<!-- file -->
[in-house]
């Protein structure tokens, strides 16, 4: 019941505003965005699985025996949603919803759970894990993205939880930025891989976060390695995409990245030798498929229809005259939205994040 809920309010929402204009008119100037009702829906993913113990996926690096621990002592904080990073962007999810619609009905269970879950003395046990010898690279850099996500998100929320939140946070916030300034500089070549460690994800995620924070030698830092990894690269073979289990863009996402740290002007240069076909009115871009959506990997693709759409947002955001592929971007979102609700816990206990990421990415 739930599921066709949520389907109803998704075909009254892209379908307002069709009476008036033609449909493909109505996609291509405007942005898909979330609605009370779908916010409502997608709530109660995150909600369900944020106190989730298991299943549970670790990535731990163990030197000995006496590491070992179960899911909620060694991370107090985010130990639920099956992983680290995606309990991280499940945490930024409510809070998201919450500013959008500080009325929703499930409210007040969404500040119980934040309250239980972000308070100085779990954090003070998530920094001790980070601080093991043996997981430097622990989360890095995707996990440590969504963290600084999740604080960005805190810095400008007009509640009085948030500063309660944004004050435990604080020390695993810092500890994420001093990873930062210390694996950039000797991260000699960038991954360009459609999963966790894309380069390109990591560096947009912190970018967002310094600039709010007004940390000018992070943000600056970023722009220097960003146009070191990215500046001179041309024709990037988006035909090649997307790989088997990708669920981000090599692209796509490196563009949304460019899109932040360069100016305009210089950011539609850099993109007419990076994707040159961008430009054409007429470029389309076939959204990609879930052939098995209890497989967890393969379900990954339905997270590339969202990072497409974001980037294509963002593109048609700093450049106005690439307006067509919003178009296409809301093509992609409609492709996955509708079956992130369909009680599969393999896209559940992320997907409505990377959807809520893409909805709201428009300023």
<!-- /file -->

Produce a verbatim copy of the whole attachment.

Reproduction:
[in-house]
């Protein structure tokens, strides 16, 4: 019941505003965005699985025996949603919803759970894990993205939880930025891989976060390695995409990245030798498929229809005259939205994040 809920309010929402204009008119100037009702829906993913113990996926690096621990002592904080990073962007999810619609009905269970879950003395046990010898690279850099996500998100929320939140946070916030300034500089070549460690994800995620924070030698830092990894690269073979289990863009996402740290002007240069076909009115871009959506990997693709759409947002955001592929971007979102609700816990206990990421990415 739930599921066709949520389907109803998704075909009254892209379908307002069709009476008036033609449909493909109505996609291509405007942005898909979330609605009370779908916010409502997608709530109660995150909600369900944020106190989730298991299943549970670790990535731990163990030197000995006496590491070992179960899911909620060694991370107090985010130990639920099956992983680290995606309990991280499940945490930024409510809070998201919450500013959008500080009325929703499930409210007040969404500040119980934040309250239980972000308070100085779990954090003070998530920094001790980070601080093991043996997981430097622990989360890095995707996990440590969504963290600084999740604080960005805190810095400008007009509640009085948030500063309660944004004050435990604080020390695993810092500890994420001093990873930062210390694996950039000797991260000699960038991954360009459609999963966790894309380069390109990591560096947009912190970018967002310094600039709010007004940390000018992070943000600056970023722009220097960003146009070191990215500046001179041309024709990037988006035909090649997307790989088997990708669920981000090599692209796509490196563009949304460019899109932040360069100016305009210089950011539609850099993109007419990076994707040159961008430009054409007429470029389309076939959204990609879930052939098995209890497989967890393969379900990954339905997270590339969202990072497409974001980037294509963002593109048609700093450049106005690439307006067509919003178009296409809301093509992609409609492709996955509708079956992130369909009680599969393999896209559940992320997907409505990377959807809520893409909805709201428009300023």